Di Lollo, V., Kawahara, J., Ghorashi, S., & Enns, J. (2005).
The attentional blink: Resource depletion or temporary
loss of control? Psychological Research, 69, 191–200.
Donchin, E. (1981). Surprise! . . . Surprise? Psychophysiology,
18, 493–513.
Eriksen, C., & Yeh, Y. (1985). Allocation of attention in
the visual field. Journal of Experimental Psychology:
Human Perception and Performance, 11, 583–597.
Ferree, T. C., Luu, P., Russell, G. S., & Tucker, D. M. (2001).
Scalp electrode impedance, infection risk, and EEG data
quality. Clinical Neurophysiology, 112, 536–544.
Hommel, B., & Akyürek, E. (2005). Lag-1 sparing in the
attentional blink: Benefits and costs of integrating two
events into a single episode. Quarterly Journal of
Experimental Psychology A, 58, 1415–1433.
Jasper, H. (1958). The ten–twenty electrode system of the
International Federation. Electroencephalography and
Clinical Neurophysiology, 10, 371–375.
Johnson, R. (1986). A triarchic model of P300 amplitude.
Psychophysiology, 23, 367–384.
Kanwisher, N. (1987). Repetition blindness: Type recognition
without token individuation. Cognition, 27, 117–143.
Kessler, K., Schmitz, F., Gross, J., Hommel, B., Shapiro, K.,
& Schnitzler, A. (2005). Cortical mechanisms of attention
in time: Neural correlates of the Lag-1 sparing phenomenon.
European Journal of Neuroscience, 21, 2563–2574.
Kok, A. (2001). On the utility of P3 amplitude as a measure
of processing capacity. Psychophysiology, 38, 557–577.
Kramer, A. F., & Hahn, S. (1995). Splitting the beam:
Distribution of attention over noncontiguous regions of
the visual field. Psychological Science, 6, 381–386.
Kranczioch, C., Debener, S., & Engel, A. (2003). Event-related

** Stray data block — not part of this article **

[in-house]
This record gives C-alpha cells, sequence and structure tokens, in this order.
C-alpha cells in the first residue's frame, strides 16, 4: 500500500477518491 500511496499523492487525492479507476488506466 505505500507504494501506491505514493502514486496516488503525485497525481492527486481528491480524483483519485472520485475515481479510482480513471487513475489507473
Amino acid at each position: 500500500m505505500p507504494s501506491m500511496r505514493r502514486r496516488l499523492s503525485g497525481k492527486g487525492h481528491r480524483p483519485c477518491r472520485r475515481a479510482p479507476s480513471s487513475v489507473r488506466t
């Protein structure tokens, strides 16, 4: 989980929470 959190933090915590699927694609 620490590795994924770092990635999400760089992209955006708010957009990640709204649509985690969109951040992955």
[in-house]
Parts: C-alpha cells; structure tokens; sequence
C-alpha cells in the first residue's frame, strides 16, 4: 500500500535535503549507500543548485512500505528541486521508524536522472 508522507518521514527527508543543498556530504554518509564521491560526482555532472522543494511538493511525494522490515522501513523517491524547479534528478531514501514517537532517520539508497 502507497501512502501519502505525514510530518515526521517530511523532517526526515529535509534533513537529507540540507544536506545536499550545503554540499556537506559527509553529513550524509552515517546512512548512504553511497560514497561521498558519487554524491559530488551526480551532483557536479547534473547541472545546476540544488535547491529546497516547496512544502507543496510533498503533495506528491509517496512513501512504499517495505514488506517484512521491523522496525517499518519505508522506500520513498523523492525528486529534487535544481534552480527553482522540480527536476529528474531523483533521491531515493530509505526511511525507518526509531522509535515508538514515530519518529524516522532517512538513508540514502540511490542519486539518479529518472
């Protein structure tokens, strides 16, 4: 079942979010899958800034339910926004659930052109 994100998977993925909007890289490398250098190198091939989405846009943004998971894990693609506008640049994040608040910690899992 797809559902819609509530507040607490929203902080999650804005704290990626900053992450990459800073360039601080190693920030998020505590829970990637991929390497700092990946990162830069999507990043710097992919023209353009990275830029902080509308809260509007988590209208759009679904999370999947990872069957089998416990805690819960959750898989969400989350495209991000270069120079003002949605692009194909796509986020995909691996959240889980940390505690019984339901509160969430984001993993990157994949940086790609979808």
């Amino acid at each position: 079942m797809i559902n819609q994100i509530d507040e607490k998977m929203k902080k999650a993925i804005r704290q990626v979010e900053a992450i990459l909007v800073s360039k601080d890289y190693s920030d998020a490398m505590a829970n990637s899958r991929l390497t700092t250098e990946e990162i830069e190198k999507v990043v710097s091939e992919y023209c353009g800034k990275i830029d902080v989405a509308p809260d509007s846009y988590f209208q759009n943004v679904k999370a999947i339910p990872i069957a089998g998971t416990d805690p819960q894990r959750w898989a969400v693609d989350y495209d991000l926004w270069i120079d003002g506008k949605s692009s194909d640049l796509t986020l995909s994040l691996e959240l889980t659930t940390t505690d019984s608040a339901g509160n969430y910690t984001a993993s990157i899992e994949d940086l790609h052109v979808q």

potential correlates of the attentional blink phenomenon.
Cognitive Brain Research, 17, 177–187.
Kranczioch, C., Debener, S., Maye, A., & Engel, A. (2007).
Temporal dynamics of access to consciousness in the
attentional blink. Neuroimage, 37, 947–955.
Luck, S. (2005). An introduction to the event-related potential
technique. Cambridge: MIT Press.
Luck, S., & Hillyard, S. (1990). Electrophysiological evidence
for parallel and serial processing during visual search.
Perception & Psychophysics, 48, 603–617.
Makeig, S., Debener, S., Onton, J., & Delorme, A. (2004).
Mining event-related brain dynamics. Trends in Cognitive
Sciences, 8, 204–210.
Martens, S., Elmallah, K., London, R., & Johnson, A. (2006).
Cuing and stimulus probability effects on the P3 and the
AB. Acta Psychologica, 123, 204–218.
Martens, S., Munneke, J., Smid, H., & Johnson, A. (2006).
Quick minds dont blink: Electrophysiological correlates
of individual differences in attentional selection. Journal
of Cognitive Neuroscience, 18, 1423–1438.
Martens, S., Wolters, G., & van Raamsdonk, M. (2002). Blinks
of the mind: Memory effects of attentional processes.
Craston et al.
565
Journal of Experimental Psychology: Human Perception
and Performance, 28, 1275–1287.
McArthur, G., Budd, T., & Michie, P. (1999). The attentional
blink and P300. NeuroReport, 10, 3691–3695.
McMains, S., & Somers, D. (2004). Multiple spotlights of
attentional selection in human visual cortex. Neuron,
42, 677–686.
Nieuwenstein, M., & Potter, M. (2006). Temporal limits of
selection and memory encoding: A comparison of whole
versus partial report in rapid serial visual presentation.
Psychological Science, 17, 471–475.
Oksama, L., & Hyöna, J. (2004). Is multiple object tracking